Movie review: ‘Walk Hard’ hilariously nails the cliches of the music biopic
December 20, 2007
Judd Apatow can do no wrong, apparently.
Even in taking on a genre parody, an endeavor that would seem painfully hackneyed by now following “Scary Movie,” “Epic Movie” and the like, the comic mastermind behind “Knocked Up” and “Superbad” manages to find fresh laughs again and again.
“Walk Hard: The Dewey Cox Story,” a take-off on the music biopic, hits all the familiar conventions we’ve seen in overly earnest movies like “Ray,” “Walk the Line” and even “La Vie en Rose,” with its ballyhooed portrayal of Edith Piaf by Marion Cotillard. (This time, longtime Apatow friend and collaborator Jake Kasdan directs, and the two co-wrote the script.)
The marginally talented country rocker Dewey Cox (John C. Reilly) comes from humble, Southern beginnings and experiences tragedy early ” his brother’s death, which haunts him long into adulthood. He marries his childhood sweetheart and eventually fulfills his dreams of music stardom through sheer heart and grit, even though the ones closest to him never quite believed in him.
Along the way, of course, he gets hooked on and quits every drug imaginable, has countless wives and children and hangs out with legends like the Beatles, Buddy Holly and Elvis. (The cameos for these roles are classic, and the less you know about them going in, the better.)
Apatow and Kasdan sometimes don’t know when to let their jokes die a graceful death, beating several of them into the ground. (Dewey likes to rip sinks out of bathroom walls during fits of artistic rage, for example; it’s not all that funny the first time.) But what keeps the movie giddy and buoyant throughout is the presence of Reilly, a comic actor who can break your heart with his underdog sweetness, and who isn’t afraid to go to the goofiest places possible for the big laughs.
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Reilly frequently has been cast as the lovable sidekick (“Talladega Nights,” “Boogie Nights”) or the sympathetic sad-sack (“Magnolia,” “Chicago”). “Walk Hard” gives this versatile character actor his long overdue chance to shine all the time ” even when the role calls for him to be selfish and obnoxious.
Dewey Cox is a rock star, after all. This means he has to leave the stability of home (where his first wife, covered in babies and played by Kristen Wiig, repeatedly warns, “You’re never gonna make it!”) for the myriad temptations of the road. Tim Meadows is at his deadpan best as the band’s drummer, Sam, who introduces Dewey to pot, coke, acid and ultimately Viagra, but has the decency to warn him about the drugs’ perils first.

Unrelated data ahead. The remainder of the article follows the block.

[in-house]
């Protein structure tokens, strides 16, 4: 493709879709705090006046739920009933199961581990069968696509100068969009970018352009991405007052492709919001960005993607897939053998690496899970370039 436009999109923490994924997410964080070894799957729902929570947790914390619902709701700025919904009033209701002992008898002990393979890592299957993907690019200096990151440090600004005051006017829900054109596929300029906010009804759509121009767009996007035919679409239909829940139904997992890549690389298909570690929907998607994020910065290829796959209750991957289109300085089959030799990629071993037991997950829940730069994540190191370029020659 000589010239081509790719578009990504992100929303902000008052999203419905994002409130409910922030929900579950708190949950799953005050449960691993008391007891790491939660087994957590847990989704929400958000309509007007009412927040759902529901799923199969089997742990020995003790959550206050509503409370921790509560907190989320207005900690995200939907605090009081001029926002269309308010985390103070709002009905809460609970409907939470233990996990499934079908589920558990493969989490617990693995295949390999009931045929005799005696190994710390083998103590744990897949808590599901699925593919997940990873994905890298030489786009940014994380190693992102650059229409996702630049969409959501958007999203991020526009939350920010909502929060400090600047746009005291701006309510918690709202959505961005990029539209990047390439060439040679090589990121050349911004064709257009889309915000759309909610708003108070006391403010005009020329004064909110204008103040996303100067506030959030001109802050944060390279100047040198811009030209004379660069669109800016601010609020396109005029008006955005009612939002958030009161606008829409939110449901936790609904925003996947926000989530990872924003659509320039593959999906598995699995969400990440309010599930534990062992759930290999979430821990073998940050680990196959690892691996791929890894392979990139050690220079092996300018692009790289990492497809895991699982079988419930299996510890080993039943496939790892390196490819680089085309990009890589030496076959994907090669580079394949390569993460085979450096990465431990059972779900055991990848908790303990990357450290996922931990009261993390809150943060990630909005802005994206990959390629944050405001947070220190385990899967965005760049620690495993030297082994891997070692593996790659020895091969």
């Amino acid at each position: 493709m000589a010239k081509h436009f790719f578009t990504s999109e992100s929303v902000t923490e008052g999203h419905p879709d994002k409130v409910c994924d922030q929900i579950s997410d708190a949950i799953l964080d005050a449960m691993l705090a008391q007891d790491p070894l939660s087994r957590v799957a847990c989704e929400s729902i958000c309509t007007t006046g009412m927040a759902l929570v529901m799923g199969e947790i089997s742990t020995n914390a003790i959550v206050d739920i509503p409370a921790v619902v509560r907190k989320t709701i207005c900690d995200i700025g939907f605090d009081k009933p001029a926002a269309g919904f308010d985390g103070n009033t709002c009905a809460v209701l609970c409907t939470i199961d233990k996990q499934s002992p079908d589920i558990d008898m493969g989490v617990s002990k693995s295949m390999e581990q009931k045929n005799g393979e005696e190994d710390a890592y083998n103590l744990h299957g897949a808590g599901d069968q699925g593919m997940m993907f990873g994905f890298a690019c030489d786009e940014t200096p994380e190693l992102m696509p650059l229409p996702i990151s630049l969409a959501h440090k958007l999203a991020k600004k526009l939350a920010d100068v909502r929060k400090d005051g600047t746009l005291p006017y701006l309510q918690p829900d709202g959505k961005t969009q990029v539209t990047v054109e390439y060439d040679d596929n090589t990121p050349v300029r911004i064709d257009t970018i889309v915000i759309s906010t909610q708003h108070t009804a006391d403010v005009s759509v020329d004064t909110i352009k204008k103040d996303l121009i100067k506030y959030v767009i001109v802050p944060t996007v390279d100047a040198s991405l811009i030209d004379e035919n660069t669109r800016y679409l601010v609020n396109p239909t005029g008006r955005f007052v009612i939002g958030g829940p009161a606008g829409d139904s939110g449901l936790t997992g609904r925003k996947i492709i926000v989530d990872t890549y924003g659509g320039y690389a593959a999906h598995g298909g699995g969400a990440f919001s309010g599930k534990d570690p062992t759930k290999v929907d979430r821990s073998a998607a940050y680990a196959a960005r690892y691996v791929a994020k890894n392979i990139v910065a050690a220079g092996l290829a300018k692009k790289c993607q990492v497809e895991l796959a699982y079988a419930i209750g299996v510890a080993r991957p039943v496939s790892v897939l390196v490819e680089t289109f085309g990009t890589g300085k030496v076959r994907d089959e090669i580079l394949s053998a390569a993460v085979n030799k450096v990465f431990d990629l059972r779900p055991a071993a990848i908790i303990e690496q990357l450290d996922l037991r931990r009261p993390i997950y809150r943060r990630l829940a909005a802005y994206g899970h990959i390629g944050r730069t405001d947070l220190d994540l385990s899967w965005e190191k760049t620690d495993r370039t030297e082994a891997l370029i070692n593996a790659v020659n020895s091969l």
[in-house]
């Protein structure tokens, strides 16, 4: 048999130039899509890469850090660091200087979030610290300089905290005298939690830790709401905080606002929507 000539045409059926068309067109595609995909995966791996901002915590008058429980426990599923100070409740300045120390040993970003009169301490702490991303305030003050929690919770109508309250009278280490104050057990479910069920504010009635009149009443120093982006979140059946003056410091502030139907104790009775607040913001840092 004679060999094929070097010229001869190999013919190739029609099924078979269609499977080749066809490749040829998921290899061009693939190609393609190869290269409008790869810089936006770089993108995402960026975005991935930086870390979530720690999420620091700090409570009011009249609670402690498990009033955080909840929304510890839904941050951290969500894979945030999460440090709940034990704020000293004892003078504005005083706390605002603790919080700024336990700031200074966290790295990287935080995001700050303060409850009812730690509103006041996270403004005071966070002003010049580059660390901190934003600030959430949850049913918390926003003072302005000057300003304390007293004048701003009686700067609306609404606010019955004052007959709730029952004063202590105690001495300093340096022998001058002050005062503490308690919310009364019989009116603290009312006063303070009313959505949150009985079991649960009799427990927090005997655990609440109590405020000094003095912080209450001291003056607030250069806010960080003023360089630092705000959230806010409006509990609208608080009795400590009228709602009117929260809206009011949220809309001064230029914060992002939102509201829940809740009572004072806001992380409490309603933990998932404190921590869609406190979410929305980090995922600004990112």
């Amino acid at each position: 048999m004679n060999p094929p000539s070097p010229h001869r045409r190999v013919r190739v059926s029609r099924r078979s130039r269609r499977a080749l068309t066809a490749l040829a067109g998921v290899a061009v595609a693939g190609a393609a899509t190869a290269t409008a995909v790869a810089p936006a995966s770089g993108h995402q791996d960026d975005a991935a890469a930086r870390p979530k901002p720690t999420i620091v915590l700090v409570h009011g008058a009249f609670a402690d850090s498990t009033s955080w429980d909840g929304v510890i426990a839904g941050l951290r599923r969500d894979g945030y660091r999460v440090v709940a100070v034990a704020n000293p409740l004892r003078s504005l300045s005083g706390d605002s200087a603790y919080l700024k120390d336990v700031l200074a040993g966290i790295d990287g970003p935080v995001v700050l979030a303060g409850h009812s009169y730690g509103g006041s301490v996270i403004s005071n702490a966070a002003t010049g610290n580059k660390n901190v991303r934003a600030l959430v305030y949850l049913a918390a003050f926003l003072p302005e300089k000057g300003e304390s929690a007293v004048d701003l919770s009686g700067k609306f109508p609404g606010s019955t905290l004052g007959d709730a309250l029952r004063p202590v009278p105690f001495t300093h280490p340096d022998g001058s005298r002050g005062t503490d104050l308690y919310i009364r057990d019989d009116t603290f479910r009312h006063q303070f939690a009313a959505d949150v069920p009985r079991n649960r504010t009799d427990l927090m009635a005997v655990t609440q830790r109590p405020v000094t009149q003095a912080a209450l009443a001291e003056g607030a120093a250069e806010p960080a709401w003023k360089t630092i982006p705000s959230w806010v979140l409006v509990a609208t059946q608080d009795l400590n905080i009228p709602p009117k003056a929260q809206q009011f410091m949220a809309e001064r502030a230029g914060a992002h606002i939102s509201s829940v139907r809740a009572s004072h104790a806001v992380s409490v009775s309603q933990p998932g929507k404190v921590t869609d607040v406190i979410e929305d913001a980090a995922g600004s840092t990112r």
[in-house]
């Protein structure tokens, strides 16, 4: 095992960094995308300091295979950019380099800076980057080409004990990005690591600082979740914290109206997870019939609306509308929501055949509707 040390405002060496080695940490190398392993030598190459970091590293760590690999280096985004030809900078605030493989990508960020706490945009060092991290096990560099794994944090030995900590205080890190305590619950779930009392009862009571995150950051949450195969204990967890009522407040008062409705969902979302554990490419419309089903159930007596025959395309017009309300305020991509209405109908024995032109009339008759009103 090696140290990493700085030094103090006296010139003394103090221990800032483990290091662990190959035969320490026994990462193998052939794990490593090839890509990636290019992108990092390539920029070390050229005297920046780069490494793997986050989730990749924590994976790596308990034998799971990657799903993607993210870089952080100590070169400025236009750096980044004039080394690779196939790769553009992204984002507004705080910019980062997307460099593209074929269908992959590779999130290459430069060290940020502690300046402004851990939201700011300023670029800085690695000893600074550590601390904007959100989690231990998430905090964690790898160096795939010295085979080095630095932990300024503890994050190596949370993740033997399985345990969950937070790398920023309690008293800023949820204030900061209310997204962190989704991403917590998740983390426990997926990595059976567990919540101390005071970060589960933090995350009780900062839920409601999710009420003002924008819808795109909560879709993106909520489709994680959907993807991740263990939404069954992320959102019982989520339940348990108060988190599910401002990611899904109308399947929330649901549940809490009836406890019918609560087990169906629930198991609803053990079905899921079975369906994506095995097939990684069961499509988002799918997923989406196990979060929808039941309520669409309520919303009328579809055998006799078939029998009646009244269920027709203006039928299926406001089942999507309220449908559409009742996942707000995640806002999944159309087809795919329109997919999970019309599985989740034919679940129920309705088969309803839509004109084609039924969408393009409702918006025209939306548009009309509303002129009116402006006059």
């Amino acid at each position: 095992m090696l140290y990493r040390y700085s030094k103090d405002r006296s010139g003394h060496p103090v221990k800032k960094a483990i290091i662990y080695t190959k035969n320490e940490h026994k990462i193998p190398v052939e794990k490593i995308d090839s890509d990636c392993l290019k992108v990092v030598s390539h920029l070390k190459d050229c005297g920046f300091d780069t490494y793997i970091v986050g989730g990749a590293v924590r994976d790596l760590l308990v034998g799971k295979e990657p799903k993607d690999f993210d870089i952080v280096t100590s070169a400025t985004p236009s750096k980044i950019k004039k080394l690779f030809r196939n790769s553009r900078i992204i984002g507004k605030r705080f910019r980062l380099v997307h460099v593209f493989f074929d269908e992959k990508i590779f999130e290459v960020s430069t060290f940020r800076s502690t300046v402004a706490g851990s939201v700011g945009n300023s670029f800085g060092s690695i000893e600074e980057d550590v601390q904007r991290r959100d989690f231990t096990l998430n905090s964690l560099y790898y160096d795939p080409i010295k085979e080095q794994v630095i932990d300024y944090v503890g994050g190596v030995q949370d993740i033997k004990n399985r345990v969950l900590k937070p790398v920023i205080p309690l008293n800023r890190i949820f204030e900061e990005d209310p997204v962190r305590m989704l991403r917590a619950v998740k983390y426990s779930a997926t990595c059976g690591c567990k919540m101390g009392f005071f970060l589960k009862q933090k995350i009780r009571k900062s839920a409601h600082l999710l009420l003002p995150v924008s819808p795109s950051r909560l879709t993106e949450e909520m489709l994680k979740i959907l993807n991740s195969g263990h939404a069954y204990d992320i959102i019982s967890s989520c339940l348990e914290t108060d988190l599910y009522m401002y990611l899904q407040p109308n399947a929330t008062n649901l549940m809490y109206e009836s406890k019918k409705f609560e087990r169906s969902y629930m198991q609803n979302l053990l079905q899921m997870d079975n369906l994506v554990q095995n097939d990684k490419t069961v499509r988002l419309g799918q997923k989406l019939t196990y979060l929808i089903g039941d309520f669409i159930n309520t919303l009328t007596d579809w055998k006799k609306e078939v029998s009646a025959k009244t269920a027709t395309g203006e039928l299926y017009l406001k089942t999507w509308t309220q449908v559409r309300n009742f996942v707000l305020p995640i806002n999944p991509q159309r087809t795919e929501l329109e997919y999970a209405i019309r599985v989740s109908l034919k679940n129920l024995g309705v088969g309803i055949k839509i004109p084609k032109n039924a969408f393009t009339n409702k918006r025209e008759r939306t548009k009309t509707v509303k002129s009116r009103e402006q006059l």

Bigger trouble comes in the form of the band’s pretty, new backup singer, Darlene, played with uncharacteristic lusciousness by “The Office” co-star Jenna Fischer. Despite her abiding chastity ” or perhaps because of it ” Dewey can’t resist her. (Their highly suggestive stage duet, a moment straight out of “Walk the Line,” is a hoot.)
Apatow, Kasdan and Co. clearly have affection for this character, and for this kind of movie. As Reilly says in the production notes, “We treated Dewey Cox as if he really existed.” And it shows. They toss in all the cliches you’d expect, such as the obligatory montage of album covers, newspaper clippings and screaming crowds as Dewey makes his rise up the Billboard charts. And the grainy, black-and-white section, straight out of D.A. Pennebaker’s 1967 Bob Dylan documentary “Don’t Look Back,” is a nice touch.
But there’s never any meanness involved. And except for some full-frontal male nudity, which is hilarious for its gratuitousness ” and wow, you will not see it coming ” there’s really no gross-out humor.
That doesn’t mean “Walk Hard” ever goes easy on you. Like “Knocked Up” and “Superbad,” it’ll make you laugh so hard your face will hurt and you might even cough up some phlegm. (Surely this happened to other people in the audience, yes?)
Someone who lived and loved as hard as Dewey Cox would appreciate that.
“Walk Hard: The Dewey Cox Story,” a Columbia Pictures release, is rated R for sexual content, graphic nudity, drug use and language. Running time: 96 minutes. Three stars out of four.